When great minds meet, everybody benefits. So, when meetings are good, they’re great. But if they’re bad (as most office meetings are, be honest with yourself), they’re anything but beneficial. You may say to yourself, or quietly argue to this article during your sad desk lunch: “But I am doing work. I’m sitting and talking and brainstorming about work, thus I am working.” Yeah, not really.
As Jason Fried (TED Talk: Why work doesn’t happen at work) points out, “Meetings aren’t work. Meetings are places to go to talk about things you’re supposed to be doing later.”
Or, if you’re not in-person, there’s the hands-free and nightmarish conference call.
Since we can’t escape meetings entirely, how do we stop them from sucking up everyone’s time and space like the work equivalent of a black hole?
Step 1: Ask yourself a simple question. “Does this [thing] really need a meeting?”
If you’re having a hard time answering that question, here’s a handy infographic that should help you get to the bottom of one of work-life’s most sustaining and existential questions.
Other questions to think about:
- “Will this meeting make the slightest difference in the project?”
- “Does this involve donuts?”
- “How much money is this meeting wasting?”
- “Do you believe in magic?”
Step 2: If a meeting is unavoidable — how do you minimize the inevitable dread for all involved?
“[There’s] this fundamental belief that we are powerless to do anything other than go to meetings and suffer through these poorly run meetings and live to meet another day,” says David Grady.
Which, generally, sounds like a special circle of hell that it needn’t be.
In his talk, Grady outlines a few ways to lessen the blunt force trauma to the head that a poorly run, unproductive meeting can feel like. Behold, a 3-point checklist.
- Do you really need to be there? The answer is maybe, maybe not. Imagine this scenario: A meeting invitation pops up in your calendar. And it’s from this woman who you kind of know from down the hall, and the subject line references some project that you heard a little bit about. But there’s no agenda. There’s no information about why you were invited to the meeting. And yet you accept the meeting invitation, and you go. And when this highly unproductive session is over, you go back to your desk, and you stand at your desk and you say, “Boy, I wish I had those two hours back.”
- Will an email suffice? Yes yes, the one thing people may despise more than meetings are emails. TED Curator Chris Anderson even has an entire website dedicated to saving our inboxes from the ever-rising flood of emails that haunt most professionals’ waking hours. However, there are few sweeter victories than avoiding half-hour meetings with a few focused clacks of the keyboard, or even a 5-minute desk / kitchen / watercooler chat (if it’s painless for all parties involved, that is; don’t stalk your co-workers, please).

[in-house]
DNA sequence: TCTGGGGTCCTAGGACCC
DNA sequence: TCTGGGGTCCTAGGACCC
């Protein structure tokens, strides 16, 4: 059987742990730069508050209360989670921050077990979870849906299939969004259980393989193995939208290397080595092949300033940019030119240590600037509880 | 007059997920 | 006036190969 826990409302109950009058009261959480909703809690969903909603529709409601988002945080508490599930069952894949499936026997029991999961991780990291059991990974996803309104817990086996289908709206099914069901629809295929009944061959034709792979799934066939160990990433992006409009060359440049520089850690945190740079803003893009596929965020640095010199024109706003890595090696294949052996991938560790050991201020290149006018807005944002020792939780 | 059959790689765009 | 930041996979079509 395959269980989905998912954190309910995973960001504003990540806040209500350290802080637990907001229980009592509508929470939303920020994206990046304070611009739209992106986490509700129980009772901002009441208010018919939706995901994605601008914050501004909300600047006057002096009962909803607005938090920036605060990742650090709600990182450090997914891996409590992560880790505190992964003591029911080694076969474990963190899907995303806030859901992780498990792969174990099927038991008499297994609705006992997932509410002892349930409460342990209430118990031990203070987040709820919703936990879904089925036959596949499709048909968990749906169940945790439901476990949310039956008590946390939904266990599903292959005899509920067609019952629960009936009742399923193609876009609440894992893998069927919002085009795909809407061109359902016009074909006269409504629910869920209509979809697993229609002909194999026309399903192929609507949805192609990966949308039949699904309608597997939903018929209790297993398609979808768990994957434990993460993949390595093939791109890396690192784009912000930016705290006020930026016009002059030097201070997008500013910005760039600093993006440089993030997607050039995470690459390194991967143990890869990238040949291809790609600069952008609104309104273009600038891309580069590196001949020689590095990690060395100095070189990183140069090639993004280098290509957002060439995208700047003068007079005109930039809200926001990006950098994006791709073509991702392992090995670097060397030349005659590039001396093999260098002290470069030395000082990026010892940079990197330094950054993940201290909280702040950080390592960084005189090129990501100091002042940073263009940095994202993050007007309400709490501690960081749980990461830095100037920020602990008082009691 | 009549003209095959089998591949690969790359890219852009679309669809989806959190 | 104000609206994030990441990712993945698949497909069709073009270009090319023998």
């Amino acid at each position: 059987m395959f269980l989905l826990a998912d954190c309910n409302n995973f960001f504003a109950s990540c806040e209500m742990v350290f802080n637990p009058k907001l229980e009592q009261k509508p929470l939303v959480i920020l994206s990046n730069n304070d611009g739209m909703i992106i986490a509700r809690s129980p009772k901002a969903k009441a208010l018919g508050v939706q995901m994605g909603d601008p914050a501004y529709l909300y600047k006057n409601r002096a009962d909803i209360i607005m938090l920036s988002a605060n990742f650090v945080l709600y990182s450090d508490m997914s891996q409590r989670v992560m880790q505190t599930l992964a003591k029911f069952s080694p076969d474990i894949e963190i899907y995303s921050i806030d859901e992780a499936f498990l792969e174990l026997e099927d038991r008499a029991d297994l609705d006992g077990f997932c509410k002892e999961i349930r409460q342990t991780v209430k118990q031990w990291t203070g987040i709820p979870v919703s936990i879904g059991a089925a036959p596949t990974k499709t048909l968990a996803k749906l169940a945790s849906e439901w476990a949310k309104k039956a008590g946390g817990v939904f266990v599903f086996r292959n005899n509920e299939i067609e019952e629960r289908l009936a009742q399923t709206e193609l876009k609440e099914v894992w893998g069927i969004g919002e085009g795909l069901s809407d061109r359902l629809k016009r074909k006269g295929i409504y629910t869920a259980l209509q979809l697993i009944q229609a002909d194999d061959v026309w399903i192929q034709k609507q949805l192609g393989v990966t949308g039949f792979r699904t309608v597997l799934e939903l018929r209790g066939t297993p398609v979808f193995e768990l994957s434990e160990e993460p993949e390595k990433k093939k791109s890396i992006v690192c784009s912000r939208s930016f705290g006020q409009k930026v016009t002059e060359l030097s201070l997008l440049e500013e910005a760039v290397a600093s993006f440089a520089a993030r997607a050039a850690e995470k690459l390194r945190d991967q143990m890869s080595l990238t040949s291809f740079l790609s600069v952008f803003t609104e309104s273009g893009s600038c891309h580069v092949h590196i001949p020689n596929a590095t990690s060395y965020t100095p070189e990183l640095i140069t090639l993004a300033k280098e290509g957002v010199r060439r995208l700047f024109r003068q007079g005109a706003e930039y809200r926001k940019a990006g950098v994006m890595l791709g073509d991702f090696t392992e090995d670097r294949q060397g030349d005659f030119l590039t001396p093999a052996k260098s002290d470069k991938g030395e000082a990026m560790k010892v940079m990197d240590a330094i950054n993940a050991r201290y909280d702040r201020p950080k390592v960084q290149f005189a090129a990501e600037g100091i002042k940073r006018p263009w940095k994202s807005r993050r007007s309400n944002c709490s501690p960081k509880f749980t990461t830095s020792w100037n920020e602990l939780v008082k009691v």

- Does the meeting have an agenda? It’s important to have an outline that keeps everyone on task and ensures that all points that need discussing are covered. If you’re not the meeting creator and you don’t see an agenda, reach out to the person heading it and request bulletpoints on what will be reviewed.
“Tell them you’re very excited to support their work, ask them what the goal of the meeting is, and tell them you’re interested in learning how you can help them achieve their goal,” Grady advises.
Agendas are great touchpoints to have if this is a new topic, a project that’s being dusted off, or if it’s the seven-millionth meeting about this one thing and you need some guiding words to navigate this nebulous and redundant path to success. Who knows — in asking for this information often and respectfully, people may be a little more thoughtful and actually include agendas by default in the future.
(Best-case scenario, the person realizes after writing up the agenda that there’s no point in meeting and cancels the meeting. Hooray!)
Step 3: Third meeting in a row? Consider moving outside the conference room. (If the meeting is small, that is.)
Cabin fever sets in probably around Meeting Three (that’s just a guesstimate). And if the meetings don’t kill you, the sitting most likely will, says this TED-Ed lesson:
So, if the option is available to you, take your meeting outside. Suggest a walking meeting prior to your small one-on-one or even get some headphones (preferably with a microphone) and take the call on an outdoor excursion around the block.
A little exercise and fresh air does wonders for your mind, health and productivity — and may even improve creativity, a Stanford study finds. You’d also be among some famous company.
All snark aside, meetings are useful when done well. But with great power over other peoples’ time and productivity, comes great responsibility.